They cite the possibility of these netbooks being used for Indian schoolchildren once they are at $100. The OLPC could face some competition unless they move from the soon-to-be-abandoned AMD x86 Geode to an ARM processor to match the price. At least the OLPC still has other factors going for it still like the sunlight-readable screen and its rugged design.

Still, even if you aren't a schoolchild and you will merely be using a netbook indoors without roughing it up, the social implications of a $100 computer are enormous. At that price there will be no reason (in the 1st world) not to own a computer if you want one and have internet access. More less-committed people and impoverished people will be able to own one. People will also be able to buy their small children real computers. Linux will gain an advantage as Microsoft will not be able to port Windows XP Starter Edition or Windows 7 Starter Edition so easily, and even then they would need companies to port their proprietary software, including drivers. Open-Source software is more readily ported to these platforms, and that's why Ubuntu is nearly complete at being ported.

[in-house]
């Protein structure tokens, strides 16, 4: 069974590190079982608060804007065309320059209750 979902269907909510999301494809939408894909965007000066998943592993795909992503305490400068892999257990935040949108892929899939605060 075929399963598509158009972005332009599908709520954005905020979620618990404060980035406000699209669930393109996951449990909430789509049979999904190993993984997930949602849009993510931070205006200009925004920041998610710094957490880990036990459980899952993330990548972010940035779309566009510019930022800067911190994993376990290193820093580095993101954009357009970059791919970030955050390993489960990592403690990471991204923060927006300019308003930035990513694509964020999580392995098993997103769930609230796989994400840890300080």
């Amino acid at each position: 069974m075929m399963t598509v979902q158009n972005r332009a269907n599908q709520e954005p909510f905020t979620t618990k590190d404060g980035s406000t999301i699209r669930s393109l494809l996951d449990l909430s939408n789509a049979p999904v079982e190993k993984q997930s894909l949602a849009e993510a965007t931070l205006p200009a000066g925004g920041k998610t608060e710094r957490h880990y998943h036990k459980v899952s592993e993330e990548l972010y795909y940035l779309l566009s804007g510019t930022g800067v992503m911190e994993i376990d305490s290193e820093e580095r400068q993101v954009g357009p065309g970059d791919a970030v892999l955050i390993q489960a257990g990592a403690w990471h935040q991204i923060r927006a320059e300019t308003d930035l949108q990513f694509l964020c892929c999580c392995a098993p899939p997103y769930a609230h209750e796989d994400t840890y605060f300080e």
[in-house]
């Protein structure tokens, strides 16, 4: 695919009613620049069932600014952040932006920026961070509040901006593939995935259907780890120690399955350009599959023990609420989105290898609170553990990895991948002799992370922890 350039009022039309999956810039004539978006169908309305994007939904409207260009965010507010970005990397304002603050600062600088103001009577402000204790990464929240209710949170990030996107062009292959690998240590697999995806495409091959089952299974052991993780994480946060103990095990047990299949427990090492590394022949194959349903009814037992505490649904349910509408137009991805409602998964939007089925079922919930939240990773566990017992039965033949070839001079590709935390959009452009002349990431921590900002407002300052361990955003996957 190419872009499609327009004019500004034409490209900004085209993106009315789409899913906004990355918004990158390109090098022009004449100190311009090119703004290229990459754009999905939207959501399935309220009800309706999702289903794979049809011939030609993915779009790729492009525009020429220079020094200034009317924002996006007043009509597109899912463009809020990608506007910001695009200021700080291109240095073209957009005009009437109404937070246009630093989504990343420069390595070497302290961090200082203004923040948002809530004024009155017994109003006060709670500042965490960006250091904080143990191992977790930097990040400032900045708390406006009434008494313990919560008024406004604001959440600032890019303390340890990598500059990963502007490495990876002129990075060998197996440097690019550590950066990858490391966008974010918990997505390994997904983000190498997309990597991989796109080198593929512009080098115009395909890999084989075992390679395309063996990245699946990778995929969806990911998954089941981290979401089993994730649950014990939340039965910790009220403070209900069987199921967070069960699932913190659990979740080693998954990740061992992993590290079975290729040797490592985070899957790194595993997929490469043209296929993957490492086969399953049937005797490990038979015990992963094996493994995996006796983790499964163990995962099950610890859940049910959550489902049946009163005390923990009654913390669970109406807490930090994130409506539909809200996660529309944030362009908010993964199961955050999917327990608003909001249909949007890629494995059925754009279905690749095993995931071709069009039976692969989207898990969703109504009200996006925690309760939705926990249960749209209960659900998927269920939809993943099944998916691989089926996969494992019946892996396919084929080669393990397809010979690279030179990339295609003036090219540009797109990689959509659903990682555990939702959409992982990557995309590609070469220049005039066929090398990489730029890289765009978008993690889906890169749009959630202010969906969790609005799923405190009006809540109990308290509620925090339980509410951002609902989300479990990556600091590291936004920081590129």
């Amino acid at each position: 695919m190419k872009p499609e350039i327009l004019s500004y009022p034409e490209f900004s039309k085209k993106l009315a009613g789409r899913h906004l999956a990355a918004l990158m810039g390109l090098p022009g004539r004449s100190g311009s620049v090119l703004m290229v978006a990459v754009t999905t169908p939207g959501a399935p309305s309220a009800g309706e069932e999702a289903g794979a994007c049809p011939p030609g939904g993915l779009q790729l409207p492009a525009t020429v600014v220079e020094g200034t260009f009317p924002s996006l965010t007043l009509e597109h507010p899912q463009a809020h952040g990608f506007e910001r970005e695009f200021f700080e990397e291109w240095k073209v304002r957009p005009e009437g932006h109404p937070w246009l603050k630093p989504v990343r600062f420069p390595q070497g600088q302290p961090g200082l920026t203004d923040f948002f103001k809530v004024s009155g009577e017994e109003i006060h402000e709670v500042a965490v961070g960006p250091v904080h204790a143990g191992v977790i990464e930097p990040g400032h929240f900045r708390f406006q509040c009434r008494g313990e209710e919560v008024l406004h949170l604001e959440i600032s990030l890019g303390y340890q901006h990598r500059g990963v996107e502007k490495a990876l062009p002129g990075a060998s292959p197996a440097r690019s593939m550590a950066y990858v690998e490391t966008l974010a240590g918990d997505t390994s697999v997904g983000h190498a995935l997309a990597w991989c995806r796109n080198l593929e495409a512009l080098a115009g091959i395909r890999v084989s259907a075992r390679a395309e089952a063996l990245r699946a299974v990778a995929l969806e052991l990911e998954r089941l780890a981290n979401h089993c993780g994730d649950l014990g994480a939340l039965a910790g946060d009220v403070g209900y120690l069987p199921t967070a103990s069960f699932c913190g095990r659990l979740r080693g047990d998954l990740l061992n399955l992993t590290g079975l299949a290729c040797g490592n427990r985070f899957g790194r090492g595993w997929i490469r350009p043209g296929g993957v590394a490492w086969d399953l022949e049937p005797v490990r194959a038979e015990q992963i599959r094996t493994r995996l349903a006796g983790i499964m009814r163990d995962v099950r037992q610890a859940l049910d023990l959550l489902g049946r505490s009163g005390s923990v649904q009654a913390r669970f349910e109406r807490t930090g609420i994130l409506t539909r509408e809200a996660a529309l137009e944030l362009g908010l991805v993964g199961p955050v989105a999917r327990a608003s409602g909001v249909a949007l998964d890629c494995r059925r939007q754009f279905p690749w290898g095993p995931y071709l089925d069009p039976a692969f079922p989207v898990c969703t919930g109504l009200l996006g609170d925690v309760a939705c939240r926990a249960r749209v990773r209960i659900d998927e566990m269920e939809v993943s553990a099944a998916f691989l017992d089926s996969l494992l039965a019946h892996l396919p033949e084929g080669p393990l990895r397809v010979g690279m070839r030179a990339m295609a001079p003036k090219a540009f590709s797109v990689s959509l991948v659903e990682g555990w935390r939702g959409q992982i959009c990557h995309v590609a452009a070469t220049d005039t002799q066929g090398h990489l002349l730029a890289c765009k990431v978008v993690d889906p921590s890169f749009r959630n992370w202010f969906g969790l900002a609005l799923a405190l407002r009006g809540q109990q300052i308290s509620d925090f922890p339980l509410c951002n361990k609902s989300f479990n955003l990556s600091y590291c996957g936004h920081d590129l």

Yes the future looks bright for affordable computing.

Wednesday, February 11, 2009

Microsoft Releases 4380 MB Patch

So I went to run Microsoft Update (including Windows Update) today. Look what I found.

Let's take a closer look

WOW! 248 MB patch download, and it requires 4380 MB of space? What could possibly in this?

Microsoft Description of this .net framework 3.5 SP1

Hopefully this is just the SP1 installer that is being downloaded, and then that will only download and update only the components installed. Perhaps those components installed could include a large API.